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Boycotts of Catalan Wine and Food Products Are Affecting Other Parts of Spain

Protests against Catalonia's bid for independence have unintended consequences

Political and trade groups in various parts of Spain have been calling for a boycott of goods produced in Catalonia in response to that region's attempts to secede from the rest of the country. There are now apps that identify Catalan products, to facilitate the boycott.

In addition to targeting pharmaceuticals and Catalonia's automotive industry (Volkswagern's SEAT cars are made in the region), various wine and food products are being shunned. This is a problem not only for Catalonia, it turns out, but for Spain as a whole. As the Spanish online financial newspaper El Confidencial Digital points out, quoting unnamed sources at AECOC, Spain's association of consumer goods manufacturers and distributors, "Boycotts like the current one have no meaning in a globalized economy."

One specific target of the boycott has been cava, the sparkling wine produced primarily in Catalonia. The two major cava producers, Freixenet and Codorníu, bottle their wares using glass from Aragón and León, cork from Extremadura, capsules from La Rioja Alavesa, and labels from Murcia, and are shipped in boxes made in the Valencian Community — so decreased sales of their wines means lost income all over Spain.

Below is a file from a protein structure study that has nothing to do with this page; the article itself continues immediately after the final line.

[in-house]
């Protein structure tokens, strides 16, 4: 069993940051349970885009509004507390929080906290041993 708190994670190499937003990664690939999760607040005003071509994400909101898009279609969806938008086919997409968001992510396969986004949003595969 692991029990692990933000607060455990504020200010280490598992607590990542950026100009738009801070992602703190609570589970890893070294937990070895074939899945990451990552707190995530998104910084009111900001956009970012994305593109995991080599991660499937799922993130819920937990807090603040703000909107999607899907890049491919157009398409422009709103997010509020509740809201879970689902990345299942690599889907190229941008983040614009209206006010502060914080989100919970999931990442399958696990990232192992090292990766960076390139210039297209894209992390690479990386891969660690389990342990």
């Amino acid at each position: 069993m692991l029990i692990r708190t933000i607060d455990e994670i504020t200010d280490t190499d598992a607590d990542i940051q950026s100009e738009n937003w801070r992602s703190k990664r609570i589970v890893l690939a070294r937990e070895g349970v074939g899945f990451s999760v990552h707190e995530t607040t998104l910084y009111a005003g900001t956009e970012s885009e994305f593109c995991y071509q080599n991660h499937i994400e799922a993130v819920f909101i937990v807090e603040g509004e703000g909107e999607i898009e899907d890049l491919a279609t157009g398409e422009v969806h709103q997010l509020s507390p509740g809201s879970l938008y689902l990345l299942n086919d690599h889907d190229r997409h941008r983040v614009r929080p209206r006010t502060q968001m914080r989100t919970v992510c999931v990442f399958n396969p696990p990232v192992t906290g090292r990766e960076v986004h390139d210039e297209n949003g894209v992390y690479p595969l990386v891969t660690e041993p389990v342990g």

(Freixenet had earlier announced that it was moving its corporate headquarters out of Catalonia to avoid the ramifications of possible Catalan independence.)

Other products being boycotted include Solís tomato products and Aquarel water, both produced in Extramadura but marketed through the Catalonia-based operations of the Swiss-owned Nestlé Group; and the broths, soups, and tomato products sold by the Catalan agribusiness firm Gallina Blanca, many of which also depend on raw materials from Extremadura.

As Extramaduran business leader Francisco Javier Peinado told the Spanish newspaper El País, "Every time we boycott a Catalan product, we shoot ourselves in the foot."

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